Sunday April first (no joke!) was the fifth annual Switchboard Music Festival. One of several new music festivals/marathon concerts in San Francisco, Switchboard features eight hours of mostly modern music. I had been really looking forward to hearing the first set with Danny Holt (piano and percussion at the same time), but due to the ever-present “my muni bus didn’t show up when nextbus said it would” problem in San Francisco, I did not arrive at the Brava Theater until his set was nearly over. This year is the second year in a row Switchboard has been held at the Brava Theater, which is located in the middle of the Mission District. It’s a wonderful place to hold a marathon concert, because between sets the audience can literally walk half a block out the door and find several options for good Mexican food. If by chance you didn’t like Mexican food, the festival had hired a food truck, which was parked nearby selling Indian food (the samosas were amazing!).
The atmosphere in the lobby as I was waiting for the second set to start was that of camaraderie and excitement: many of the (overwhelmingly young) attendees knew each other already and those that didn’t were soon introduced. This festive atmosphere continued throughout the evening as the audience grew. While the theater was far from full at 3ish when I got there, by the time I left well after 10 it was packed full of happy people. It was a nice touch to have the performances piped into the lobby, making it possible to continue listening to the show while enjoying a cold beer/soda with one’s friends or have a piece of cake (donated by Safeway) lovingly sliced and handed out by a volunteer, adding to the friendly vibe of the festival.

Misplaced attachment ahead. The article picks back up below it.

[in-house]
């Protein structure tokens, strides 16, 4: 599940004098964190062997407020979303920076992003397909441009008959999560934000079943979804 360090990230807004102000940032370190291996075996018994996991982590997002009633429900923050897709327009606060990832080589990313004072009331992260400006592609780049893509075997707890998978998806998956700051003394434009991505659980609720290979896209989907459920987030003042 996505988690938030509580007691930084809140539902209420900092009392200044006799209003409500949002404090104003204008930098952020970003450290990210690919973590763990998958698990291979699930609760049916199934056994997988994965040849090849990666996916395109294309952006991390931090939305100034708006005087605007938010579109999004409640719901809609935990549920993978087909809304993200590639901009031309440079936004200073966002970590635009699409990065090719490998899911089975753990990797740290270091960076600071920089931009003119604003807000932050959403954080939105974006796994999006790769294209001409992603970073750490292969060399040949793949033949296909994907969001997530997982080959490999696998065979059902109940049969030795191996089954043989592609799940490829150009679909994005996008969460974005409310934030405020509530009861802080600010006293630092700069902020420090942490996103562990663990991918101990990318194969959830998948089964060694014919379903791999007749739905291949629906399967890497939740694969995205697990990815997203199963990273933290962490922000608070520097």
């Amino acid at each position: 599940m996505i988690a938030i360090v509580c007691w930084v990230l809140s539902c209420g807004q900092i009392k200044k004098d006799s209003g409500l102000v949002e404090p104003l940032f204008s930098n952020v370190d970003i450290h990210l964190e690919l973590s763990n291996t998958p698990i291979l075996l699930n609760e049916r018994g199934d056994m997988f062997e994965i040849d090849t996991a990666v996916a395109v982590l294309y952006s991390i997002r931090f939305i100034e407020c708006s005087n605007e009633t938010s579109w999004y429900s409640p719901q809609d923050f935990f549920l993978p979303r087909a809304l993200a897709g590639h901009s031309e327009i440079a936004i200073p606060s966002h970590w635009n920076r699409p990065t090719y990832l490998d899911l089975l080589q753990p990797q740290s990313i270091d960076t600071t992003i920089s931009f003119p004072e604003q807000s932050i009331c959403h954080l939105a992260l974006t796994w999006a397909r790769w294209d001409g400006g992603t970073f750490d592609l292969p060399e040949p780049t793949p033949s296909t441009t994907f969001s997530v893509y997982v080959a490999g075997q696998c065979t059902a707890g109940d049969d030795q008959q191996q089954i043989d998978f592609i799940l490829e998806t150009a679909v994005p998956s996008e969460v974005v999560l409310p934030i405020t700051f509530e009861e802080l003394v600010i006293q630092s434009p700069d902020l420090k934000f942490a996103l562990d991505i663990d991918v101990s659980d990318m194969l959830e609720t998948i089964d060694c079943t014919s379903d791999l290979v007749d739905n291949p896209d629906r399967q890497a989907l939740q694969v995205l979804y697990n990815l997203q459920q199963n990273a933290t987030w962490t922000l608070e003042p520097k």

My favorite performance on the festival by far was the 2:50 set featuring The Living Earth Show, a guitar/percussion duo composed of Travis Andrews (guitar) and Andrew Meyerson (percussion). The duo performed two pieces that were perhaps best described as total and complete opposites of each other. They began with Timo Andres’ “You broke it, you bought it,” a beautifully constructed piece of deceptively simple lines. The piece reminded me of a performance I heard a few years back on Other Minds featuring Wayan Balawan and his Balinese gamelan. Like the gamelan players, Andrews and Meyerson alternated with each other in what western music would call “hockets” to create the illusion of a single line. Following the Andres with something completely different, the duo then performed the world premiere of Jonathan Russell’s “Repetitive Stress.” After a crack about how the piece was repetitive and stressful for the performers (and the audience too…) the duo launched into what my neighbor called “guy music,” a fantastically distorted perpetual motion of awesome.
This year was the first (in a history of five festivals) that Switchboard had included the performance of a choir. Volti made their Switchboard debut singing selections by Huang Ruo, David Conte, John Muehleisen, and Robin Estrada. They had their texts and translations projected onto the screen behind them as they sang, a touch I wish some of the other vocal pieces would have employed (especially the Stravinsky, which was sung in English).
Many of the other sets were also great fun, featuring everything from Stravisnky’s Les Noces (with awesome hair sculptures and a girl singing bass) to Nico Muhly (clarinet + electronics), Dunstable’s Quam pulchara es played by Cornelius Boots on shakuhachi, or Beep (self-described as avant-pop). There were several extra-musical aspects to parts of this years’ festival. I especially liked the collaboration with a stylist to create a “set” and costumes for Les
Noces—although I wouldn’t want to have to wear the wig tenor Dominique Leone wore. The effect was that of a giant squid made out of hair eating him alive as he sang! Several groups also wore costumes: Cornelius Boots wore a monk’s habit for part of his set, and the Living Earth Show, Grains, and Nonsemble 6 all dressed as either hunters or the hunted (camo and orange vests versus wolf t-shirts and antlers).
I am interested in the idea of “sets” that Switchboard has adopted. Dividing 8-hours of music into smaller chunks performed by separate groups does have advantages – especially with organization and set-up times – but I wonder how much it changes the feel of the event. Would the festival be completely different if instead of sets they had single works performed by the various groups? It would create some logistical problems, but I wonder if the resulting further blend of genres and styles might be worth the added effort. Perhaps a true blending and bending of genres might more easily be achieved if there were less time to settle into each different group or genre’s sound before a set-change break into the next?